One of the crowning accomplishments of the late great Stephen Covey, author of the classic 7 Habits of Highly Effective People, is his idea about the difference between effectiveness and efficiency. It can teach us a lot about the challenges of connecting with people through technology.
With this mind, let’s talk about his greatest insights and relate them to technology. Efficiency is the heart and soul of technology. It is designed to be efficient. But efficiency does NOT have to be its purpose. As Covey makes abundantly clear, efficiency will only take you so far; it works well with objects, but NOT with people. In other words, how can technology become a more effective tool?
1. Fast with things. Slow with people
At work, we are taught to be efficient. The faster an employee is, the more valuable he or she is to the company. The same is true for coffee makers, computers, copy machines, cell phones, and a thousand other examples. In fact, value is measured by the speed of technology’s operation. Faster is always better.
With so much emphasis on speed, can you blame us for forgetting that everything natural grows slowly? How does an acorn become a hundred-foot oak tree? Very slowly. How does an infant become a toddler? I have never seen parents encourage an infant to hurry, hurry, hurry, grow up!
Here’s how Stephen Covey put it, “Empathy takes time, and efficiency is for things, not people.”
When the focus is on the medium through which you communicate with people and not the people with whom you are communicating, you are headed for a heartbreak. When communicating through technology keep Covey’s admonition in mind: fast with things, slow with people.
2. Is your ladder against the right wall?
Did you hear about the doctor who consulted with a patient and said, I think we’re going to have to operate on you this afternoon, I have a Porsche payment this week? This is what he meant by putting your ladder on the wrong building.
To be clear, a ladder on the right wall means having your efforts serve your highest purpose, not putting the cart before the horse or neglecting what is most important in the shortsighted pursuit of what is not.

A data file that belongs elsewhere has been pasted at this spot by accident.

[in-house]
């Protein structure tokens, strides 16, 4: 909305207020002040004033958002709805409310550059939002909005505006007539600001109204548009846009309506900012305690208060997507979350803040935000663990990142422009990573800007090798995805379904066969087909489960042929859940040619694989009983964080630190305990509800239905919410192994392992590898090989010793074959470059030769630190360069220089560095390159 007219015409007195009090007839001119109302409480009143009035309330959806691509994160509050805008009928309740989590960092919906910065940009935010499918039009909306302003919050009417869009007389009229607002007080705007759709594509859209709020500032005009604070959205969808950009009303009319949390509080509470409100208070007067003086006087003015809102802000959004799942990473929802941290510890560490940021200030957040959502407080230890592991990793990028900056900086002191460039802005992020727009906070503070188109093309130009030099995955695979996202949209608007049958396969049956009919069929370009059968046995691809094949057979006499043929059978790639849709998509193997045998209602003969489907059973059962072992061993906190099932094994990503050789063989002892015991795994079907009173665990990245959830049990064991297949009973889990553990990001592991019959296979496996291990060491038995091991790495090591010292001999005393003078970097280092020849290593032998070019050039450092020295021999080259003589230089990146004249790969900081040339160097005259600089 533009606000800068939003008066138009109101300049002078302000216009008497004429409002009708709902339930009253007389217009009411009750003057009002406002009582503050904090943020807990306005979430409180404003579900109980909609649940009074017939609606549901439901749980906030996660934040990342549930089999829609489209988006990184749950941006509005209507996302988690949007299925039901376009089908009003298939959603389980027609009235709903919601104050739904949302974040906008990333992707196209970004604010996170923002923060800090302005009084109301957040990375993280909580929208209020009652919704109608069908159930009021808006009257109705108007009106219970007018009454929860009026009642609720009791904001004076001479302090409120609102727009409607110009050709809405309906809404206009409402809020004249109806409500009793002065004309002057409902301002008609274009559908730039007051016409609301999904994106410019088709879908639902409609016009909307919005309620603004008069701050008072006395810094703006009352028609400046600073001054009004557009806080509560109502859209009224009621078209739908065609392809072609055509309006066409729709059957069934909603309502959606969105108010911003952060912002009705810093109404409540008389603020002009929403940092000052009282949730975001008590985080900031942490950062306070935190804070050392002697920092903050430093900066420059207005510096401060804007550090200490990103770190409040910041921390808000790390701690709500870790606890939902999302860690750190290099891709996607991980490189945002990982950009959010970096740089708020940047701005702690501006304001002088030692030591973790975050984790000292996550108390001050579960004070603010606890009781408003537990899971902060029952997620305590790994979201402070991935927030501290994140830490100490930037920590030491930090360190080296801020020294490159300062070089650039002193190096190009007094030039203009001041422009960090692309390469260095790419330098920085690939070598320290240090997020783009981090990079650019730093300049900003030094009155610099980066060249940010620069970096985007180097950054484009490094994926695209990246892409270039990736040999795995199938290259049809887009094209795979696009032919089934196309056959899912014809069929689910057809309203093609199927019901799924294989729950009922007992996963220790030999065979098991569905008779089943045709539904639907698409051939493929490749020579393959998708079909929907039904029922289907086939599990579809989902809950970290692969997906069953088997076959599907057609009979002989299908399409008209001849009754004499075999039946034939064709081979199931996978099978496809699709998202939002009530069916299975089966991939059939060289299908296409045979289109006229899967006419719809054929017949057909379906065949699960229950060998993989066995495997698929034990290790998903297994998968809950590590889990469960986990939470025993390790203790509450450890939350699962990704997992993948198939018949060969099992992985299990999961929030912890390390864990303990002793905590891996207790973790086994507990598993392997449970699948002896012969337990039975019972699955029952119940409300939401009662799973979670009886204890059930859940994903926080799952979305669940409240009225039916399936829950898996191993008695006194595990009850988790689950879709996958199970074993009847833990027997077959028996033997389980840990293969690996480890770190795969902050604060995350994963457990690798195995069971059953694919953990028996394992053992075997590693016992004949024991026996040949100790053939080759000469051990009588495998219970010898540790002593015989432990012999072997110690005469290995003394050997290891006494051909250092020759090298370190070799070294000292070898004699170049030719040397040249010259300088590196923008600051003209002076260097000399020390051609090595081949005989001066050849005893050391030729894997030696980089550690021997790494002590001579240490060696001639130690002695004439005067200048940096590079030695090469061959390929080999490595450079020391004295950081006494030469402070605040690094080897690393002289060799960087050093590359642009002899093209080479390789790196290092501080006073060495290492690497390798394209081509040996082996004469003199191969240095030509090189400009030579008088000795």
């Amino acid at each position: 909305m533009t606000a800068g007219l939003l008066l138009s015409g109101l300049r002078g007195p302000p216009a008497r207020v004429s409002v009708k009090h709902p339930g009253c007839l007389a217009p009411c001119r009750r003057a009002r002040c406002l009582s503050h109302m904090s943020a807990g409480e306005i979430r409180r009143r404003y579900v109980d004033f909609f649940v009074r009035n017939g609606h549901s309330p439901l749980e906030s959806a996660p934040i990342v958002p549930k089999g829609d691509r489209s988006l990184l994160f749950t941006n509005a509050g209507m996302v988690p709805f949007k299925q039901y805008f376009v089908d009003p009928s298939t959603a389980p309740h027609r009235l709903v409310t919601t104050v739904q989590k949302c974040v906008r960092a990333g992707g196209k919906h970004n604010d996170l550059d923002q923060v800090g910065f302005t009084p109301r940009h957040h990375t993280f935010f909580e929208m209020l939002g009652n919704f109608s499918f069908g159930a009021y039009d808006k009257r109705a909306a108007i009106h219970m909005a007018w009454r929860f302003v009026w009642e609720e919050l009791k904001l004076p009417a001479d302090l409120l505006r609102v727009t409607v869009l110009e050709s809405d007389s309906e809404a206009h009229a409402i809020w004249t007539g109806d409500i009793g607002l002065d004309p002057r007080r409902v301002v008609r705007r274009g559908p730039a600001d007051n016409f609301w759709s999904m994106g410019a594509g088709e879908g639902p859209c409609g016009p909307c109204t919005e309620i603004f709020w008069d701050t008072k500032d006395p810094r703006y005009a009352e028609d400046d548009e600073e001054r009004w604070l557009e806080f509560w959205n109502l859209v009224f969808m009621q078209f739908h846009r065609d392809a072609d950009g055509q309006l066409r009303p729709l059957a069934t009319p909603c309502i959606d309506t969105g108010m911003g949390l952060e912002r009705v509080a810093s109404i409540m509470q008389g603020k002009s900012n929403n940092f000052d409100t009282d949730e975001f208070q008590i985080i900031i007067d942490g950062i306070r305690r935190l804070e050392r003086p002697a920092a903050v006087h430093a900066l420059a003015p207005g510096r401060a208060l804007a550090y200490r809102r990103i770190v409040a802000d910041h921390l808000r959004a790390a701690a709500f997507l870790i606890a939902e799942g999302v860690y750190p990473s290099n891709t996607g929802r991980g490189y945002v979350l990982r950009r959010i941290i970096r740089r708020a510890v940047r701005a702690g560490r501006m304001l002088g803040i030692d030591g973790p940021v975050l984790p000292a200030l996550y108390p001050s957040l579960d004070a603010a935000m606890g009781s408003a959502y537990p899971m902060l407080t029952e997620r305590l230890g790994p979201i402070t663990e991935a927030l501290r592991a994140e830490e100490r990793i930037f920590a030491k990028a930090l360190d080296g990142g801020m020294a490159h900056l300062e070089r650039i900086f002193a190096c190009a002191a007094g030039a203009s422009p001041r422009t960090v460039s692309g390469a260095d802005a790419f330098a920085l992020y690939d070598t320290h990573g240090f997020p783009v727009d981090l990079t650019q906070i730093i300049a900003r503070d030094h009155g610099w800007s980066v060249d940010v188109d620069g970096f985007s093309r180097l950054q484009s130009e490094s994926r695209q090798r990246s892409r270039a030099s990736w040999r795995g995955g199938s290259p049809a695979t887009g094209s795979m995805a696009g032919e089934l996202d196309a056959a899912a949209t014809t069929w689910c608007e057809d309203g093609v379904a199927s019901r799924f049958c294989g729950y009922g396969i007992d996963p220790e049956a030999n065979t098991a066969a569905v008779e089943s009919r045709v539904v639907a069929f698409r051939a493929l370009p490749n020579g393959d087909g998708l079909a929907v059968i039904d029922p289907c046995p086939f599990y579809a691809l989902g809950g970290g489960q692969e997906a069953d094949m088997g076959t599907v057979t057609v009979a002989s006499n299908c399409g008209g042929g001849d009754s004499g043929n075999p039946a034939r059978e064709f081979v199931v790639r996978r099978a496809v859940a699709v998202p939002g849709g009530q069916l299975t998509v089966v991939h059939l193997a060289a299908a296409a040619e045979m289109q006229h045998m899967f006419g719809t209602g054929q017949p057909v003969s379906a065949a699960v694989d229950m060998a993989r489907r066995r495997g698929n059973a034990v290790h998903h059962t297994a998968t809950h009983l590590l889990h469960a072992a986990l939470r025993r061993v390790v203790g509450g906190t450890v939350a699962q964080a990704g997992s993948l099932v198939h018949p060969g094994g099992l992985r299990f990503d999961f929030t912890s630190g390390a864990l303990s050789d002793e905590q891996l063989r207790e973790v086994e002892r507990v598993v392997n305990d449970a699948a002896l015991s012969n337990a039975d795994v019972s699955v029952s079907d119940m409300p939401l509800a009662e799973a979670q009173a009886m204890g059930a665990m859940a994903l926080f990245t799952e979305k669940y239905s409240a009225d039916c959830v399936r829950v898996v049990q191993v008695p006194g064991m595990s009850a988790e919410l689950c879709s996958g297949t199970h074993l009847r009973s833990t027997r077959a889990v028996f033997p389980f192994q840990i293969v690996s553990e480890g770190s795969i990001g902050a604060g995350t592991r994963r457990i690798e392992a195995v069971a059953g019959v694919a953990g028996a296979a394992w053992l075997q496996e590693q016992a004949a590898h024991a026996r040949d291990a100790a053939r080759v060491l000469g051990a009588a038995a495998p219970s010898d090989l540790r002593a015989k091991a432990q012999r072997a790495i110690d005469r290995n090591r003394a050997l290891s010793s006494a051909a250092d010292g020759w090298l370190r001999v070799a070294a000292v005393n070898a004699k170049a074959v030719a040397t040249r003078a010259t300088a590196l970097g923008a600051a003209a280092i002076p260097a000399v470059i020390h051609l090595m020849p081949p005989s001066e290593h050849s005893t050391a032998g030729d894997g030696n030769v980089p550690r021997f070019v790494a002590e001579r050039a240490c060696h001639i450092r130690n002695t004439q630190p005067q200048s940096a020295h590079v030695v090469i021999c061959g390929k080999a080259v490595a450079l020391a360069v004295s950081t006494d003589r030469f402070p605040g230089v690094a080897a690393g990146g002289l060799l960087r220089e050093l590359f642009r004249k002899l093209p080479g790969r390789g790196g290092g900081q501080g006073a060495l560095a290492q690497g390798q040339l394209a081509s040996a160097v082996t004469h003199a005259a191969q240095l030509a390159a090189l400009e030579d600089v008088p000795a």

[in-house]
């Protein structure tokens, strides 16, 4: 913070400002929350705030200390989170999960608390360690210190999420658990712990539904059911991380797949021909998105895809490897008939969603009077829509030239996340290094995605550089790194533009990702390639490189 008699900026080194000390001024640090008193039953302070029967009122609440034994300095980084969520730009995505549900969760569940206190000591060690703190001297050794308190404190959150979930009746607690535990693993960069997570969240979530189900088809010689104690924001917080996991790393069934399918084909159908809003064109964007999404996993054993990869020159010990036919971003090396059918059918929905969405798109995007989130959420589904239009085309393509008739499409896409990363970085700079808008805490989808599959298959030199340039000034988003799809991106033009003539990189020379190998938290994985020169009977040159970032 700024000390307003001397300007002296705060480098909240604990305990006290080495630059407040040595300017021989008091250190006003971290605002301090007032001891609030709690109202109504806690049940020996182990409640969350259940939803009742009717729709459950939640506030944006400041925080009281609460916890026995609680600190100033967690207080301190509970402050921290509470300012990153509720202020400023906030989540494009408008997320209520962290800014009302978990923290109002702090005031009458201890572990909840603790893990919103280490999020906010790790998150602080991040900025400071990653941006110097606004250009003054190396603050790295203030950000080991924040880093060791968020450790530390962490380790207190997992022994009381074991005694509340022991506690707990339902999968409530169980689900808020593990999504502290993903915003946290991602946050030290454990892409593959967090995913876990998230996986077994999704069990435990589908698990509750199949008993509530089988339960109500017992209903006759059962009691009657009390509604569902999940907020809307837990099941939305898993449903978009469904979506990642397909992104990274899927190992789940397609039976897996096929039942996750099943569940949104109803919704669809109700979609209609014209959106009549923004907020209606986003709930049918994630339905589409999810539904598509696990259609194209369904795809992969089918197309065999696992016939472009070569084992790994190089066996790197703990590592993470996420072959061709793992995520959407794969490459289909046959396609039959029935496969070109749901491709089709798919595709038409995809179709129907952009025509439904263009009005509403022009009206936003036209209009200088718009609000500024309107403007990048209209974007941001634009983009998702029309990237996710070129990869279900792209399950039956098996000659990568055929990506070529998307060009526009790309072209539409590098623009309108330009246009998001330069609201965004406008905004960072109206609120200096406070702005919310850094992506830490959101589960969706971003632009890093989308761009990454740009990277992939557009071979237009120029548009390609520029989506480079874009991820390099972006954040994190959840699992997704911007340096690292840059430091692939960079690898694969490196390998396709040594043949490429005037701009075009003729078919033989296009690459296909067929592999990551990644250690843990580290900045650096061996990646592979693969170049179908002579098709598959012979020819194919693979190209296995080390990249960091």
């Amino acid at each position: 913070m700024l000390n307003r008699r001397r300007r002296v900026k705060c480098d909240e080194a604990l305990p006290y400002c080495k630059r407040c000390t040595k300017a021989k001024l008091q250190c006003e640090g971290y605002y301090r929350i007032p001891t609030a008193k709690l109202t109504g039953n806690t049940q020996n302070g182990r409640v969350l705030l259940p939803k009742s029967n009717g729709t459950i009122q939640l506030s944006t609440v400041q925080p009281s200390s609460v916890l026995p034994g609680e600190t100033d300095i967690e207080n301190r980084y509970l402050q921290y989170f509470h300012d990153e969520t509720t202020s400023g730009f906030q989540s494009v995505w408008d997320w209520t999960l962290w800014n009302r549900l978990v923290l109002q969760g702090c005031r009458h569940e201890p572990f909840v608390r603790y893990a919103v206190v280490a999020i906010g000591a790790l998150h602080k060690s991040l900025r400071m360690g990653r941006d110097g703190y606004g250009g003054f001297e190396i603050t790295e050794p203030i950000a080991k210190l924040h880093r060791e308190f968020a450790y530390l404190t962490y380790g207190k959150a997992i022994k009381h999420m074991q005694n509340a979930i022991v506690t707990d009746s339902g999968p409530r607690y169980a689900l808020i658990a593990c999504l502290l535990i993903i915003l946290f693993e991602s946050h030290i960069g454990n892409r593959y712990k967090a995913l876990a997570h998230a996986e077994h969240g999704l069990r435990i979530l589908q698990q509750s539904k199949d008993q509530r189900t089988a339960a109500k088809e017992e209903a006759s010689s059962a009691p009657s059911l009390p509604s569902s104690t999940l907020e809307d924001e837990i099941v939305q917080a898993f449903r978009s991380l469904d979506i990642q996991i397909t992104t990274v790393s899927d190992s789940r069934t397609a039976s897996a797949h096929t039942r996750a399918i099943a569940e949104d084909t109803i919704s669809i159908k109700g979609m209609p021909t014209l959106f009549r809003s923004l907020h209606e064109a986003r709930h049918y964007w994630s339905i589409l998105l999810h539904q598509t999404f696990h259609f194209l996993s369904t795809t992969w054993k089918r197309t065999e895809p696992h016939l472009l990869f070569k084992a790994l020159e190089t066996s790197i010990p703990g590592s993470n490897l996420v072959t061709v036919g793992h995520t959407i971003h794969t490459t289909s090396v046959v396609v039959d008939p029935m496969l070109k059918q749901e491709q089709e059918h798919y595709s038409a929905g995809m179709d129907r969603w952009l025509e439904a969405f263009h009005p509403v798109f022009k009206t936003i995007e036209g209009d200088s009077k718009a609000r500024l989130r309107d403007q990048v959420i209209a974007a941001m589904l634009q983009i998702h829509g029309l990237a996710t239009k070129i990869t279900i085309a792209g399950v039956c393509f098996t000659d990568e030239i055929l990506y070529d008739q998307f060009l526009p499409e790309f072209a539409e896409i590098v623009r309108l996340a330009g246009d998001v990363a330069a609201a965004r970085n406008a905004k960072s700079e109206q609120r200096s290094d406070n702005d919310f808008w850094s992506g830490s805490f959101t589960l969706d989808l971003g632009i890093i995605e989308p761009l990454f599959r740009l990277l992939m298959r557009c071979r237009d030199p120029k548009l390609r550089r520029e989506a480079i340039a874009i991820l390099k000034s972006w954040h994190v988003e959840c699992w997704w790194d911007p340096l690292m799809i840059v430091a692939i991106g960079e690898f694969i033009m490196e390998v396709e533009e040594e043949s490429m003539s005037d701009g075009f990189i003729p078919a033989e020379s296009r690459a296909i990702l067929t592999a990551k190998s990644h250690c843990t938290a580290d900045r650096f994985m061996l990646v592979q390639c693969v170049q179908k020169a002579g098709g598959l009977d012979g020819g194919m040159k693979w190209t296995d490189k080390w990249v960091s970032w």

Are humans born to use their intelligence and time to understand technology? Or is technology built to use its intelligence to serve humans, to anticipate our needs and accommodate us? Don’t forget that without customers, technology itself becomes obsolete, just a blender plugged into an abandoned outlet. Technology can always be replaced, people can’t.
Here’s how Stephen Covey explained this, “If the ladder is not leaning against the right wall, every step we take just gets us to the wrong place faster.”
3. Begin with the end in mind
If you were designing an office building, and left no space for a parking lot, this is an example of not beginning with the end in mind. You overlooked that the function of any building is to serve people. The same is true for technology. Don’t forget what the goal is, what the end is.
You wouldn’t tolerate a pilot who neglected to have a flight plan before the plane takes off. Or, imagine a dentist who said he’s too busy to take X-rays. He says, I’ll just make an educated guess and pull the first two teeth that come to mind. Isn’t that exactly what people do when their focus is on technology and not on their customers?
Covey said, “We may be very busy, we may be very ‘efficient’, but we will also be truly ‘effective’ only when we begin with the end in mind.”